In LWF’s fire engineering blog series for Architects and others in the building design business, we have been talking about firefighting and rising water mains in buildings. In part 35, we began to discuss wet rising water mains and in part 36 we will continue looking at that subject before considering horizontal mains, also known as internal hydrants, which are seen more commonly in buildings with large floor area.It was established in part 35...


  • Fire Safety for Healthcare Premises - Fire Safety Audits - Part 70

    In LWF’s blog series for healthcare professionals, the aim is to give information on best practice of fire safety in hospitals and other healthcare premises. In part 69, we discussed the management of staffing levels and in addition to the number of staff available, it was important that each and every staff member had adequate training in fire and evacuation issues. In part 70, we will discuss fire safety audits and what arrangements should be...


  • Facilities Management & Fire Safety - Business Continuity Insurance - Part 17

    In LWF’s blog series for those who work in Facilities Management or who have an interest in or responsibility for fire safety, we have been looking at how businesses are protected against interruption from fire. In part 16, we began an overview of the history of consequential loss insurance, which only came into being around 1900, long after life and property protection insurance.  In part 17, we continue from the 1960s.Although the increase in...


  • Fire Engineering Design and Risk Assessment - Firefighting & Rising Water Mains - Part 35

    In LWF’s Fire Engineering blog series for Architects and others in the building design business, we have been looking at those provisions which can be made to assist firefighting in case of a fire. In part 34, we commenced looking at wet rising mains and noted that while they can be permanently connected to water mains, it is more common to see the systems connected to a water tank with a pump or gravity feed,...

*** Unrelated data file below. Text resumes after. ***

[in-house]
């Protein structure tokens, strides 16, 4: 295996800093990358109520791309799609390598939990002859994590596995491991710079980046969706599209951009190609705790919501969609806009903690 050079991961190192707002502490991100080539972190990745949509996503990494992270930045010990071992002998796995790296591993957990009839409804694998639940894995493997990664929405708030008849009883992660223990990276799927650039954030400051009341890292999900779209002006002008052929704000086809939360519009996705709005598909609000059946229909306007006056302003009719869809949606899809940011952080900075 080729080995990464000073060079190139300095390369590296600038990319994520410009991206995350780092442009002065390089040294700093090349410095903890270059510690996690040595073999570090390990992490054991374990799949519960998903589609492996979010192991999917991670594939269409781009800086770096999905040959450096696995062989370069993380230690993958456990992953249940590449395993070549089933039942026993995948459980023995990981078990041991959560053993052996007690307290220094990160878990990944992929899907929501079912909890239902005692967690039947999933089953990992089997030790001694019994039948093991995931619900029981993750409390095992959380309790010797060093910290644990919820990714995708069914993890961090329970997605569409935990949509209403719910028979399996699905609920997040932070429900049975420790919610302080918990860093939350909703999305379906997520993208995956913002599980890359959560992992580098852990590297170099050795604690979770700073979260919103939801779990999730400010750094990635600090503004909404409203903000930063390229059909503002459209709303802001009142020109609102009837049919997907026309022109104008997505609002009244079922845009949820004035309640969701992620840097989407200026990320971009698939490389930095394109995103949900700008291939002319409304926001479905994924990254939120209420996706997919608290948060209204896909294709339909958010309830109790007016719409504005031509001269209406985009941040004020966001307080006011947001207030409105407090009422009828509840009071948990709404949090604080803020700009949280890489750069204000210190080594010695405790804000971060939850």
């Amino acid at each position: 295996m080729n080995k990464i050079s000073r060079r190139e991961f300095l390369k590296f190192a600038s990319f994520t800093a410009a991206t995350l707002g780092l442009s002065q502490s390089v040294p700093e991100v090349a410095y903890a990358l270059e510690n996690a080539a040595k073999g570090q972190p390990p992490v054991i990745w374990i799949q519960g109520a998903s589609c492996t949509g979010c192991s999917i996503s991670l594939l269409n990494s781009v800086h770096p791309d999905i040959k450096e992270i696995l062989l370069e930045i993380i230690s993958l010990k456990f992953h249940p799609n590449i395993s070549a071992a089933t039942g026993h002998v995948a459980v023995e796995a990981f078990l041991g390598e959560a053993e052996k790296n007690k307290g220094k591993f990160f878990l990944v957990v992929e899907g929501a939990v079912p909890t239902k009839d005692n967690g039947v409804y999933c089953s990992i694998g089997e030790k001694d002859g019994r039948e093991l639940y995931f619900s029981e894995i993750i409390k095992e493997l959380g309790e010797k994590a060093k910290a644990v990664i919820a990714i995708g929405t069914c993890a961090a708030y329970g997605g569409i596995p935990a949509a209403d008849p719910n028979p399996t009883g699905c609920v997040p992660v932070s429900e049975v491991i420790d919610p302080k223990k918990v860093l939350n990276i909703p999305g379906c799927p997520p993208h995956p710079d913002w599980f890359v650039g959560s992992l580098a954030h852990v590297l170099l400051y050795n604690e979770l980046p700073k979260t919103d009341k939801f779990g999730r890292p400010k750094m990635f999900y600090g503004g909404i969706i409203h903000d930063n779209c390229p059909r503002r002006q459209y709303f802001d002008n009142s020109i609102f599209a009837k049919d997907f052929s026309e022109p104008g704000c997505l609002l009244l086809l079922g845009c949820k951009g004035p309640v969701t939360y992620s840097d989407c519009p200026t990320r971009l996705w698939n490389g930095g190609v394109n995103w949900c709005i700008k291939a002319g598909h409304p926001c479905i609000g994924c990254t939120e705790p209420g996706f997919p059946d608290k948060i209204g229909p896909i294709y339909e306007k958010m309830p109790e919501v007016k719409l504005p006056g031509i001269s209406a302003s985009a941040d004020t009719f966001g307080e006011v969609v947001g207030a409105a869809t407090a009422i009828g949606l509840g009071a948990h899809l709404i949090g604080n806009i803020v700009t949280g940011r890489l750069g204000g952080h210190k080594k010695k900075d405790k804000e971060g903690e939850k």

• Fire Safety for Healthcare Premises - Fire Safety & Staffing Levels - Part 69

    In LWF’s blog series for healthcare professionals, the aim is to give information on best practice of fire safety in hospitals and other healthcare premises. In part 68, LWF discussed staffing levels in terms of fire safety and the importance of the staff in attendance having sufficient fire safety training. In part 69, we will continue looking at staffing levels and fire safety concerns.The management of any healthcare venue must consider and agree what...


Case Studies

Brentwood Town Hall Redevelopment
The redevelopment of Brentwood Town Hall included renovating the existing five storey property to provide police and council offices, a community hub and lettable office space across the basement, gro...

Read more..

General Bulletins

Fire - The External Risk
When we consider fire safety, our focus is normally from within, what can we do to prevent the occurrence of fire and how we can limit its damage.  Whilst this is the correct stance to take, we m...

Read more..

Technical Bulletins

Evacuation Modelling - Factor in Human Behaviour
Evacuation of buildings can be analyzed in different ways. Approved Document B (ADB) which provides guidance on meeting the requirements of the England and Wales Building Regulations with regard to fi...

Read more..

Site map | Web development Croydon